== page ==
The PTC first matches the received message against the pattern specified by the TTCN-3 template t_expected. "hello world!" in all small, all capital or small with capital first letters are allowed. Whitespaces are allowed (also at the beginning and end of the string), but there shall be at least one space between "hello and "world". Exclamation mark is optional. If this match successful, the pass verdict, if unsuccessful, the fail verdict is assigned to the test case and the reason is logged (expected/not the expected message has been received plus the message itself).
Titan's screenshot, showing the results of the control part's execution is given below. The test case TC has been executed 6 times with different parameters. 3 times execution resulted pass 3 times fail verdict. On the left window at the middle row, the generated log file is shown. Test case results are extracted automatically from it and by clicking on a test case, its log is opened either in a graphical or in a textual/tabular form. In the middle window of the upper row the graphical view the fragment of the last execution of TC can be seen, when the string is received by the PTC and the fail verdict is assigned. By clicking on the "charstring", its content is opening in a value window that can be seen in the window below the graphical log window and at the same time the source code line producing the log event is highlighted in the TTCN-3 editor (rigth window of the middle row). The left window of the top row allows selecting the test cases/control part to be executed and shows the actual status of test components during test case runs.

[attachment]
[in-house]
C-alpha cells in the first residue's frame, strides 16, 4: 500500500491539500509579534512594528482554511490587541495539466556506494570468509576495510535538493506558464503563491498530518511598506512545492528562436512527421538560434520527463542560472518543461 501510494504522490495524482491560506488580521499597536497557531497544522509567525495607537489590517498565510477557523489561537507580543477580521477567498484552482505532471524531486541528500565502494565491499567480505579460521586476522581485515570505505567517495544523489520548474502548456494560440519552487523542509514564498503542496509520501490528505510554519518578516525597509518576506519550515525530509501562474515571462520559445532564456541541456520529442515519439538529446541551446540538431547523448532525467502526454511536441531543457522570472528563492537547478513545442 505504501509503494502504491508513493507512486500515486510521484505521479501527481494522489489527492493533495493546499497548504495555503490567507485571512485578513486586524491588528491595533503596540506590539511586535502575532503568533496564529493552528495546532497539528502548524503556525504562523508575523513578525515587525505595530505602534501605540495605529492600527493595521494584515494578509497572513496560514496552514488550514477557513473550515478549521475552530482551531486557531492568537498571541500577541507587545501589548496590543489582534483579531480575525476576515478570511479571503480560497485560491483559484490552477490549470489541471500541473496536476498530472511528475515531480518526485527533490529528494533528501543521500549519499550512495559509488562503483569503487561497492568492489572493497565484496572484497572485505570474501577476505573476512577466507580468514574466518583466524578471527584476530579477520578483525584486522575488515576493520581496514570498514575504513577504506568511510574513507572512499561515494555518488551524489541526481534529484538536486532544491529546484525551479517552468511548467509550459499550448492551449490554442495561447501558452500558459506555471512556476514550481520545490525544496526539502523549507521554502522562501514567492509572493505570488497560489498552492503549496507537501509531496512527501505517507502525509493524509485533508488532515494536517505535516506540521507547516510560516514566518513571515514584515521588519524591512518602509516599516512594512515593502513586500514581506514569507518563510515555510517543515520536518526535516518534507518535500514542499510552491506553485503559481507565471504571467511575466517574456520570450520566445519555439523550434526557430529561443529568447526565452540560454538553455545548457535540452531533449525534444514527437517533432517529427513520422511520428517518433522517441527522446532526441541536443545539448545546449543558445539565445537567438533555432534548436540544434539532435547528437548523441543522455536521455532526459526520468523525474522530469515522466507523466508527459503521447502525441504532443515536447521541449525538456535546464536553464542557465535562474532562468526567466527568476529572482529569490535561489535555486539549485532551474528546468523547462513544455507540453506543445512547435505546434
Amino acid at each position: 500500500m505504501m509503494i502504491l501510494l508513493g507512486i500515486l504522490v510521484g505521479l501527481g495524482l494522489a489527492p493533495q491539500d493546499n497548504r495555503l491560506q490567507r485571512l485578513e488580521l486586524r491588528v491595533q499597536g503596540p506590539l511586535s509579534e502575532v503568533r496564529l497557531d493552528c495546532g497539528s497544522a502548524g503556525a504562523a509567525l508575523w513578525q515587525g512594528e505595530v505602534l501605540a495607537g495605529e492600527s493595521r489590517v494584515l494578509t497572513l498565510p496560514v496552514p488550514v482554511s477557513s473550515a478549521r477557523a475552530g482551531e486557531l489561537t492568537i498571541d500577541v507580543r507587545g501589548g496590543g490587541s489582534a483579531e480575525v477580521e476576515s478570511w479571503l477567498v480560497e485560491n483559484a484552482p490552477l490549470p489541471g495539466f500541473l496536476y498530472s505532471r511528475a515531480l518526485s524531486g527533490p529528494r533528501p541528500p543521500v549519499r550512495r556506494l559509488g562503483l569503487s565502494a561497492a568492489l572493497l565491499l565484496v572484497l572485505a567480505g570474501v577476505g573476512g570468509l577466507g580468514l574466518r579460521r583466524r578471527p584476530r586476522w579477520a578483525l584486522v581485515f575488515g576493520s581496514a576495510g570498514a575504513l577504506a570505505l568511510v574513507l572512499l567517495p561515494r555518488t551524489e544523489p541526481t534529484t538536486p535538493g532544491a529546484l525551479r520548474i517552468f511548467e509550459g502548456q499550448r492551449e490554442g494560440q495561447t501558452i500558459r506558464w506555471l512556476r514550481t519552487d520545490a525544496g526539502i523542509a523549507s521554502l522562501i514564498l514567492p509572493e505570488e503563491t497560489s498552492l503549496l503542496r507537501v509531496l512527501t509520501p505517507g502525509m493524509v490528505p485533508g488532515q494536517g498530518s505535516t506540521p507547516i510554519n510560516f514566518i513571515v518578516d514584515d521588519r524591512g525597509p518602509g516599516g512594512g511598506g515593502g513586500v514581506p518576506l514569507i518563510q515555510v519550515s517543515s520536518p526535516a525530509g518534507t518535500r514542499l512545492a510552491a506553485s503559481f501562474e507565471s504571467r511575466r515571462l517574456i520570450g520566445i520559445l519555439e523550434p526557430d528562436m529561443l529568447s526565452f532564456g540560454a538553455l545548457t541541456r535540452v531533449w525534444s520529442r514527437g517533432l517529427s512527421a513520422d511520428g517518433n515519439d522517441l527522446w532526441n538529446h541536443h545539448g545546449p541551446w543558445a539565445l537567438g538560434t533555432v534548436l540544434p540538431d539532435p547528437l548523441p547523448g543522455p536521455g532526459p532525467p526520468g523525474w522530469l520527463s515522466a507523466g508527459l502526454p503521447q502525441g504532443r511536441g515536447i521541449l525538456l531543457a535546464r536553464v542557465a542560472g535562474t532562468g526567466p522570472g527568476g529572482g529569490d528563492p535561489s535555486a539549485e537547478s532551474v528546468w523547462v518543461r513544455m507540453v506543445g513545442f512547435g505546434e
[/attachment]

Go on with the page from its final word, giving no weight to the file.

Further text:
Eclipse Foundation is a perfect place for the Titan project for the following reasons:
- existing Eclipse IDE, code QA, test execution control and result analysis tools.
- the Polarsys project targets robust industry-grade toolset, Titan is such a tool and it targets Polarsys
- TTCN-3 and Titan is an ideal target language and tool for model based testing. Modeling support and tools exist in Eclipse, but no support for model based testing (MBT). Titan can complement the existing modeling tools to create a complete MBT environment from modeling to test execution and result (log) evaluation. Such project proposal is being submitted by CEA List, with agreement and co-operation from us.
There is no known legal issues with the Titan and test port code or the TTCN-3 language.
is currently using the following 3rd Party libraries (prepequisites):
Name of library License
Editline Library (libedit) NetBSD (http://thrysoee.dk/editline/)
GNU C Library (glibc) LGPL (http://www.gnu.org/software/libc/libc.html)
LibXML2 MIT (http://xmlsoft.org/index.html)
OpenSSL dual license: OpenSSL and SSLeay (http://www.openssl.org/)
ANTLR BSD (http://www.antlr.org/license.html)
Titan uses the bison and the flex tools in binary form, without any source code modification. The output C parser and lexer files, generated by these tools, are compiled to the Titan executable.
Name of the tool License
GNU Bison GPL for the tool's code, but as a special exception, generated files can be used even in non-free products
Flex BSD (http://sourceforge.net/projects/flex/)
Titan is developed for the POSIX environment, but it is possible to use it on Windows platforms on top of cygwin. In this case (but not in the Linux and Solaris versions), it also uses the runtime library libcygwin.a of cygwin.